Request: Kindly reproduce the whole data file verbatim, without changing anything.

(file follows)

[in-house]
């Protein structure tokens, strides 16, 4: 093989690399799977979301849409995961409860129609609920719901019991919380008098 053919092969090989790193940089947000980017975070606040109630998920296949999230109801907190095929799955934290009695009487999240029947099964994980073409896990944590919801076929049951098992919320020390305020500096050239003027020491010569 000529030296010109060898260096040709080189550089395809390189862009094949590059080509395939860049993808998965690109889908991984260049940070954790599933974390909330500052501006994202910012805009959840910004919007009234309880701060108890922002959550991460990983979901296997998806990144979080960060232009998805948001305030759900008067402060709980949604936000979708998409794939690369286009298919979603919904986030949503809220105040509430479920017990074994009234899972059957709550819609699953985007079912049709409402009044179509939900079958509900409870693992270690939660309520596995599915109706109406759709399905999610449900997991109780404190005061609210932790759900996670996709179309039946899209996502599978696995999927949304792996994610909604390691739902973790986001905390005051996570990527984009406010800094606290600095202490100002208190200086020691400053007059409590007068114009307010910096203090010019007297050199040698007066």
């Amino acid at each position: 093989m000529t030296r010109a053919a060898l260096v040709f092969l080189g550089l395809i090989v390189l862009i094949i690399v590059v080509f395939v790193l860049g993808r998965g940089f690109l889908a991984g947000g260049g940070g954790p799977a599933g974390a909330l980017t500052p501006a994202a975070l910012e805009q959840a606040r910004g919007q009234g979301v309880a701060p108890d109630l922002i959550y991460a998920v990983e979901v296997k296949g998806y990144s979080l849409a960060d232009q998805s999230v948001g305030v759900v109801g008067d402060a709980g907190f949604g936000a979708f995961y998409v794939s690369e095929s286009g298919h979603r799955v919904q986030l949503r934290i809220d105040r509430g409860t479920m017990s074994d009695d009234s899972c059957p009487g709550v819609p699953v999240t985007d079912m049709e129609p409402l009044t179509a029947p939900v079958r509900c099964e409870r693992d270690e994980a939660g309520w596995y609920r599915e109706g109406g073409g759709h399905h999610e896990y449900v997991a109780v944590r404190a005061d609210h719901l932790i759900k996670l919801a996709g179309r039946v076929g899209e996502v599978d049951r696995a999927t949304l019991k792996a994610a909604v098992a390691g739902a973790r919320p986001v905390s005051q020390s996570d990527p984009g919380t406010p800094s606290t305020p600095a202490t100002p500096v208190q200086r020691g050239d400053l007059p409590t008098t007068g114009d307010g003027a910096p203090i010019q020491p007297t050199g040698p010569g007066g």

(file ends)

[in-house]
């Protein structure tokens, strides 16, 4: 093989690399799977979301849409995961409860129609609920719901019991919380008098 053919092969090989790193940089947000980017975070606040109630998920296949999230109801907190095929799955934290009695009487999240029947099964994980073409896990944590919801076929049951098992919320020390305020500096050239003027020491010569 000529030296010109060898260096040709080189550089395809390189862009094949590059080509395939860049993808998965690109889908991984260049940070954790599933974390909330500052501006994202910012805009959840910004919007009234309880701060108890922002959550991460990983979901296997998806990144979080960060232009998805948001305030759900008067402060709980949604936000979708998409794939690369286009298919979603919904986030949503809220105040509430479920017990074994009234899972059957709550819609699953985007079912049709409402009044179509939900079958509900409870693992270690939660309520596995599915109706109406759709399905999610449900997991109780404190005061609210932790759900996670996709179309039946899209996502599978696995999927949304792996994610909604390691739902973790986001905390005051996570990527984009406010800094606290600095202490100002208190200086020691400053007059409590007068114009307010910096203090010019007297050199040698007066």
């Amino acid at each position: 093989m000529t030296r010109a053919a060898l260096v040709f092969l080189g550089l395809i090989v390189l862009i094949i690399v590059v080509f395939v790193l860049g993808r998965g940089f690109l889908a991984g947000g260049g940070g954790p799977a599933g974390a909330l980017t500052p501006a994202a975070l910012e805009q959840a606040r910004g919007q009234g979301v309880a701060p108890d109630l922002i959550y991460a998920v990983e979901v296997k296949g998806y990144s979080l849409a960060d232009q998805s999230v948001g305030v759900v109801g008067d402060a709980g907190f949604g936000a979708f995961y998409v794939s690369e095929s286009g298919h979603r799955v919904q986030l949503r934290i809220d105040r509430g409860t479920m017990s074994d009695d009234s899972c059957p009487g709550v819609p699953v999240t985007d079912m049709e129609p409402l009044t179509a029947p939900v079958r509900c099964e409870r693992d270690e994980a939660g309520w596995y609920r599915e109706g109406g073409g759709h399905h999610e896990y449900v997991a109780v944590r404190a005061d609210h719901l932790i759900k996670l919801a996709g179309r039946v076929g899209e996502v599978d049951r696995a999927t949304l019991k792996a994610a909604v098992a390691g739902a973790r919320p986001v905390s005051q020390s996570d990527p984009g919380t406010p800094s606290t305020p600095a202490t100002p500096v208190q200086r020691g050239d400053l007059p409590t008098t007068g114009d307010g003027a910096p203090i010019q020491p007297t050199g040698p010569g007066g």